Mary Cummings represents fiction and poetry for children and teens, from picture books to middle grade and young adult novels, including contemporary and historical, humor, mystery, fantasy, and multi-cultural. (No children’s nonfiction, please.) Cummings served for fourteen years as education director at the Loft Literary Center in Minneapolis, where she organized an annual festival of children’s literature and selected judges for the prestigious McKnight Award in Children’s Literature. She represents both career writers and newcomers.
1. What are you looking for in YA submissions right now?
Many teens feel “different,” or try hard (desperately hard) to fit in to avoid feeling different. Who’s the real me? How much difference is okay? These are core and daily preoccupations. Books for teens that allow imaginative exploration and portraits of “difference” are particularly interesting to me. Whether the main character deals with difference that’s physical, or because of some extraordinary ability or circumstance that sets him or her apart, I’m looking for an interesting story – in both ya and mg - about how that difference has its drawbacks and (unexpected) advantages for the character. Especially in mg, I like characters with warmth, charm, accessibility, poignancy, humor, and grit, who grow and change in interesting ways along the story’s journey. I typically like an element of fantasy woven into the familiar world, but have delighted in a great range of work by my clients, from realistic fiction to high fantasy.
2. What's an immediate turn-off in a query, something guaranteed to get the author rejected?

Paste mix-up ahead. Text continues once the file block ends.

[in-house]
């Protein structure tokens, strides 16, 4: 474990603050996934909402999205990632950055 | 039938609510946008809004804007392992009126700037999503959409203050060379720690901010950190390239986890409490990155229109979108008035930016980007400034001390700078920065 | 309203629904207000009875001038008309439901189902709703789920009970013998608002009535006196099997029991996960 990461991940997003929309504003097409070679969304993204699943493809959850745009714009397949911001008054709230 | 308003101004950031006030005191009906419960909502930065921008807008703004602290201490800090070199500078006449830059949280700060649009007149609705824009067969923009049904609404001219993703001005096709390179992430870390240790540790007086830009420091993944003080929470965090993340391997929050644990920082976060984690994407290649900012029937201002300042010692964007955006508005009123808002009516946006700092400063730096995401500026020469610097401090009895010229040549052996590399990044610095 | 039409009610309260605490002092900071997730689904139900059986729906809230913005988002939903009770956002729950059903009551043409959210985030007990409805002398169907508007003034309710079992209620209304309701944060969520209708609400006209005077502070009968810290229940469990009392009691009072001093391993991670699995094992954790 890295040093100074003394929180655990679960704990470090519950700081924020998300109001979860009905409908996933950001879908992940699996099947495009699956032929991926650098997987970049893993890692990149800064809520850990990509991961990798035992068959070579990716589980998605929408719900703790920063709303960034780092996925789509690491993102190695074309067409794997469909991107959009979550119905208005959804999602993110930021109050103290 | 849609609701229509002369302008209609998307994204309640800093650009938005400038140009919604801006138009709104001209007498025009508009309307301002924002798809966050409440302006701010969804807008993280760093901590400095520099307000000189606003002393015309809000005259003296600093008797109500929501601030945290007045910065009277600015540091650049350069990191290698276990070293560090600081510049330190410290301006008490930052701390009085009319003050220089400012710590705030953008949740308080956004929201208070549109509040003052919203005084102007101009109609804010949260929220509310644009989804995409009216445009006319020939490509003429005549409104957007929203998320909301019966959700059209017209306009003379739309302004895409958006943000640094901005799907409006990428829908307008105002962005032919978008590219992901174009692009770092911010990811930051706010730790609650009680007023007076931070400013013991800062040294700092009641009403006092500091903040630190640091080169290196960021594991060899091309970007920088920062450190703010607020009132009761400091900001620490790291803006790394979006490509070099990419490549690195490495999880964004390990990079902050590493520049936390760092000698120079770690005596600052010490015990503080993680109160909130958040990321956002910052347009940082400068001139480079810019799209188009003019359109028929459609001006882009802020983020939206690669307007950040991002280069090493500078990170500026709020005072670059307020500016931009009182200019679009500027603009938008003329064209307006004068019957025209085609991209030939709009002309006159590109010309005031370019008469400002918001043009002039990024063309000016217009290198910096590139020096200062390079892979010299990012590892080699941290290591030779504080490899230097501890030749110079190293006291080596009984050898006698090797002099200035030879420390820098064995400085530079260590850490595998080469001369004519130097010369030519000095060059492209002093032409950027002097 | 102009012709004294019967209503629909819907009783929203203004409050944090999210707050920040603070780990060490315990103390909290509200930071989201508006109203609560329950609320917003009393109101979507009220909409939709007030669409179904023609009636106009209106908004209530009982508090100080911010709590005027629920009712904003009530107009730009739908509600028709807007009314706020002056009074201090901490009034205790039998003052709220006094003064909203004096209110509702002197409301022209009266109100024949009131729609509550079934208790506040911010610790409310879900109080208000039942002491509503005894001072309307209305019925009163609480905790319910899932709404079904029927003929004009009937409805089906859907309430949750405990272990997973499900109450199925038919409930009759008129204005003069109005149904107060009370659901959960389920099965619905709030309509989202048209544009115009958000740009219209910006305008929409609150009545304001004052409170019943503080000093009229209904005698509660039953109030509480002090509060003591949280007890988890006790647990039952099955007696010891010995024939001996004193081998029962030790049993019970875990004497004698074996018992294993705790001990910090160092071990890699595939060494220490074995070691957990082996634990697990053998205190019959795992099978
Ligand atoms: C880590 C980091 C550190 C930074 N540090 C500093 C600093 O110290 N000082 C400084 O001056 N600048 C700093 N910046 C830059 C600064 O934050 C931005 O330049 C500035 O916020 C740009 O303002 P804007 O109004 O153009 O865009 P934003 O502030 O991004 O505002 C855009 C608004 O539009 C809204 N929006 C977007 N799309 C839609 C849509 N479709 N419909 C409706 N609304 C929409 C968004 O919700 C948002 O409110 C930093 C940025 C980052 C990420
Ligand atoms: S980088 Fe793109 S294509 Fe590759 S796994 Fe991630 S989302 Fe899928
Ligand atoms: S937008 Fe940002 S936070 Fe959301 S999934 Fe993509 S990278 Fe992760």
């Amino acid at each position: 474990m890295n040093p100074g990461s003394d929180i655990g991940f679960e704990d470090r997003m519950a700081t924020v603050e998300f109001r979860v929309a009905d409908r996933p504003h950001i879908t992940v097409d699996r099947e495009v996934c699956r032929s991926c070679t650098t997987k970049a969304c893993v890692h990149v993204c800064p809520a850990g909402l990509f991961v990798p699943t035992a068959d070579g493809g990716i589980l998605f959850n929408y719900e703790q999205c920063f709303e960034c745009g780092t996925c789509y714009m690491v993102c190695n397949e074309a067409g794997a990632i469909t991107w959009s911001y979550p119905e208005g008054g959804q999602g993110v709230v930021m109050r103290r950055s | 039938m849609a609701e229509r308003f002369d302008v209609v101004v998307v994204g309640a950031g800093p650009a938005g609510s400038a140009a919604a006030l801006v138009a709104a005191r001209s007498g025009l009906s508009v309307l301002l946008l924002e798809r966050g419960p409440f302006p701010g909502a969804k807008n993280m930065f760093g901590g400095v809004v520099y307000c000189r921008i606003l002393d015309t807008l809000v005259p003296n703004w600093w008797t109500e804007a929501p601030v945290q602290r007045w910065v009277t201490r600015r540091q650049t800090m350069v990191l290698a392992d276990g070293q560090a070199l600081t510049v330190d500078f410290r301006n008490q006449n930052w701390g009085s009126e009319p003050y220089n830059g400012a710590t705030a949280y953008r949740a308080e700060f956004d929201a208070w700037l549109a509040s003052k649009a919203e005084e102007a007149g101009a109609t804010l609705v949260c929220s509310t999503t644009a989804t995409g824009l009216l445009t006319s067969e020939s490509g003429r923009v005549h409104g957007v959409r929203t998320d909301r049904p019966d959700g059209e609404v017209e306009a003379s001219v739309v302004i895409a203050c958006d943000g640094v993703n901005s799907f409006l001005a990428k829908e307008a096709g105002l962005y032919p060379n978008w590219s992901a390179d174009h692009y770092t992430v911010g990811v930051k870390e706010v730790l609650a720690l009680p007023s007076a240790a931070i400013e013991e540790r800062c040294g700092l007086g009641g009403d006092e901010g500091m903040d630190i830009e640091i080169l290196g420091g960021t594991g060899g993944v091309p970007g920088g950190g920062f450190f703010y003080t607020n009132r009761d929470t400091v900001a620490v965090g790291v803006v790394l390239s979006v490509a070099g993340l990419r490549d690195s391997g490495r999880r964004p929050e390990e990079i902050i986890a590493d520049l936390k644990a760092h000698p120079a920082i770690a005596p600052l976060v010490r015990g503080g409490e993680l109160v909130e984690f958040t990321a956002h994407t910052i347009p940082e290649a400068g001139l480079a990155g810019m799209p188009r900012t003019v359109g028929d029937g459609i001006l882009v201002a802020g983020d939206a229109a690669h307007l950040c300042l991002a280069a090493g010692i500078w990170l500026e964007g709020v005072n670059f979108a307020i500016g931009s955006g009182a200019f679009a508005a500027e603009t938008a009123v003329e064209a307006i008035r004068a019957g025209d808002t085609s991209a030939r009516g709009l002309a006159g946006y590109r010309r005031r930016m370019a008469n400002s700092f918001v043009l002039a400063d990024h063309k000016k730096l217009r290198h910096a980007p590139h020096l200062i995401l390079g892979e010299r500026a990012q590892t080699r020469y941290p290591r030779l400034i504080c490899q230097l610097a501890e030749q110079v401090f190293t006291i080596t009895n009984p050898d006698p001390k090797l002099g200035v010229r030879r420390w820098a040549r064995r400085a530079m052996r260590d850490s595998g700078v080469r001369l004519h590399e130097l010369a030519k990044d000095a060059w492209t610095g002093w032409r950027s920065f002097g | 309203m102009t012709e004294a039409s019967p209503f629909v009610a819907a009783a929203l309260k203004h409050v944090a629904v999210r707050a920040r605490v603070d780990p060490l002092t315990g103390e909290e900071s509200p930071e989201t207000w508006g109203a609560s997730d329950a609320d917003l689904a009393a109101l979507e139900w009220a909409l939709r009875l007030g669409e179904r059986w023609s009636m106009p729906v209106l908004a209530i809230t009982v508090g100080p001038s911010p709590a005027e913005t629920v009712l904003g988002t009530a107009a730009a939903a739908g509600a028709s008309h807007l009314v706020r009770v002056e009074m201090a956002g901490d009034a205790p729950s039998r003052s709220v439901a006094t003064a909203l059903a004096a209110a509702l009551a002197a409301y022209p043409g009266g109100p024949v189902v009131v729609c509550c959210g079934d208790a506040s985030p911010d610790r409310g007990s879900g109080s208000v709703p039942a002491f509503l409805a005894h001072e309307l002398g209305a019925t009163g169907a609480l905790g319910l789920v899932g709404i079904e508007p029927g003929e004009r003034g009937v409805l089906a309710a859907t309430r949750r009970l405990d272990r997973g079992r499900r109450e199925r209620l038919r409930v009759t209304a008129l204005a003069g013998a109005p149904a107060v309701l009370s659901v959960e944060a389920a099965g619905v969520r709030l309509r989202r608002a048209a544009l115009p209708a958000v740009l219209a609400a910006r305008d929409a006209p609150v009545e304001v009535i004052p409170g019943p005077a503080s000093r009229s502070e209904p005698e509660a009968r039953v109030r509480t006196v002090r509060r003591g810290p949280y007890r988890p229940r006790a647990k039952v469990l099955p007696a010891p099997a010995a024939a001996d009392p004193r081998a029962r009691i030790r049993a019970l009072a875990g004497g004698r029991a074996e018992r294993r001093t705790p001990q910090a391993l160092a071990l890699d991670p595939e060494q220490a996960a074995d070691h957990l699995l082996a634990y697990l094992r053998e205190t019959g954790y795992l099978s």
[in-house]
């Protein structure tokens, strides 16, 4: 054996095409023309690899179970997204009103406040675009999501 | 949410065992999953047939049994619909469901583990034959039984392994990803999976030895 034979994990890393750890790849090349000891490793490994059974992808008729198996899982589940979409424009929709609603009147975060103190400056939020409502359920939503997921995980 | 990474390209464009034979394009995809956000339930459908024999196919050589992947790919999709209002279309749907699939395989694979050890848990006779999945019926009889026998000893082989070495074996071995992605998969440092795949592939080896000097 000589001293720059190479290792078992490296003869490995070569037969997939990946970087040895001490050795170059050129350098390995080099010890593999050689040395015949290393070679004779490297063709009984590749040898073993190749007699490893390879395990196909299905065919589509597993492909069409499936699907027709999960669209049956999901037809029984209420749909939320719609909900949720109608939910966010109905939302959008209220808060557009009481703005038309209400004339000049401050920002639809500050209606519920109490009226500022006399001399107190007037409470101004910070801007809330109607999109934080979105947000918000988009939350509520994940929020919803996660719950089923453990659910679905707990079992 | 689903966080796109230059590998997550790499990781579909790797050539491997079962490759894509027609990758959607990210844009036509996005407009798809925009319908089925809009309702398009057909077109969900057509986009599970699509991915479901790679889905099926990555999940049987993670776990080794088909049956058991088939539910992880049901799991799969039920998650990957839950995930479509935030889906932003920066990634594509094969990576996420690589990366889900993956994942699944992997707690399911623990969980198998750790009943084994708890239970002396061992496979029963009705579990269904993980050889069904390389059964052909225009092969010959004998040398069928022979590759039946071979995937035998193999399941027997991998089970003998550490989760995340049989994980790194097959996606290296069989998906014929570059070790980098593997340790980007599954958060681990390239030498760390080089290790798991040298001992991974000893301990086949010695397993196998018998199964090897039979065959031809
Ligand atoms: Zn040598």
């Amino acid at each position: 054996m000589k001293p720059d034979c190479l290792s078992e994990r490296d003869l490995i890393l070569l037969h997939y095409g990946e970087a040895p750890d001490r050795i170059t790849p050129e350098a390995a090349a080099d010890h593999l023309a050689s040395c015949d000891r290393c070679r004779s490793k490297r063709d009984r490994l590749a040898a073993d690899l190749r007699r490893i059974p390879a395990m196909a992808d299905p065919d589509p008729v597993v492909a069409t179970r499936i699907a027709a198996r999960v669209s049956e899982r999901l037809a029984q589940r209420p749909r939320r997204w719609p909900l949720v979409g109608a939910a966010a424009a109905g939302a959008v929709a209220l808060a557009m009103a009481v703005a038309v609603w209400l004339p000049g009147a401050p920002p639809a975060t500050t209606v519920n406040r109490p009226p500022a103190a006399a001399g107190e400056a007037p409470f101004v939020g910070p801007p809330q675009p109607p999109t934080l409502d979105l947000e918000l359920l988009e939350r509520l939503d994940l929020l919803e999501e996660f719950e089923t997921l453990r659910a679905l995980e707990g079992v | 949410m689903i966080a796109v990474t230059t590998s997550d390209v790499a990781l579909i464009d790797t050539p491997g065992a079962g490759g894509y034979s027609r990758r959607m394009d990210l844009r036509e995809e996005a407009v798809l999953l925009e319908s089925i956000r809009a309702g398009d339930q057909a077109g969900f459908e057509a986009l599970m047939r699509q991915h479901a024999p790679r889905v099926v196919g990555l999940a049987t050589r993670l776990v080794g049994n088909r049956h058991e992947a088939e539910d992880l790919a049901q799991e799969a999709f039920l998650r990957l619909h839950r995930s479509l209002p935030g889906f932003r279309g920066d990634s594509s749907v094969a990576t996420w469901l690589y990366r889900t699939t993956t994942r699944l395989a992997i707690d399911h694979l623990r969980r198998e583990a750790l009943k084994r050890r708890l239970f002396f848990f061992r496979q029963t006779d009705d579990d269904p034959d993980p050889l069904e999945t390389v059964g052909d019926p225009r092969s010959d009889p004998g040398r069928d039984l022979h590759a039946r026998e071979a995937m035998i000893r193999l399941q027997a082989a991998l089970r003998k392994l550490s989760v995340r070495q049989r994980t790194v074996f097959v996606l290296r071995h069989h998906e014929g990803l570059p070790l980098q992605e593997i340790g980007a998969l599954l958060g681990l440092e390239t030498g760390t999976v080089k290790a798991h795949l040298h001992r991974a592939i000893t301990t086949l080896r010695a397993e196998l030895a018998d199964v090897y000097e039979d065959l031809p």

Immediate turn-offs: a) attachments (don’t send!) b) impersonal, mass-mailed queries (“hello”) c) sloppiness and lack of professionalism (takes various forms, including such spelling and address errors as “Dear Betty” or “Ms. Cumming” or “I’ve decided to turn my hand to writing for children” or “Dear Publisher”) d) queries lacking sample writing, per our guidelines e) creepy sender email names f) stories with cliché elements (kid waking up to mom’s call, protagonist in first paragraph being assaulted and cursing, reader alerted to appearance of protagonist as she glances into a mirror, the crush with mysterious green eyes, etc.).
3. What's the story got to have to make you want to represent it?
Let me first say what the story should not have. Vampires and zombies: I’ll take a pass. Overtly religious content: not a fit for me. Dark themes, abuse: probably not. Moody romances that overshadow the multiple relationships in a teen’s life: no. The story needs to have consistency, flow, momentum, engaging voice. I’ve seen manuscripts start out wonderfully, with amazing characters – but the author can’t sustain the “lives” of these characters and shifts too often to subthemes or new characters, or doesn’t find solid footing as either mg or ya. I respond to a great range of work, so it’s hard to be specific, but my breathing changes and I have a “Wow. WOW” feeling that I always pay attention to.
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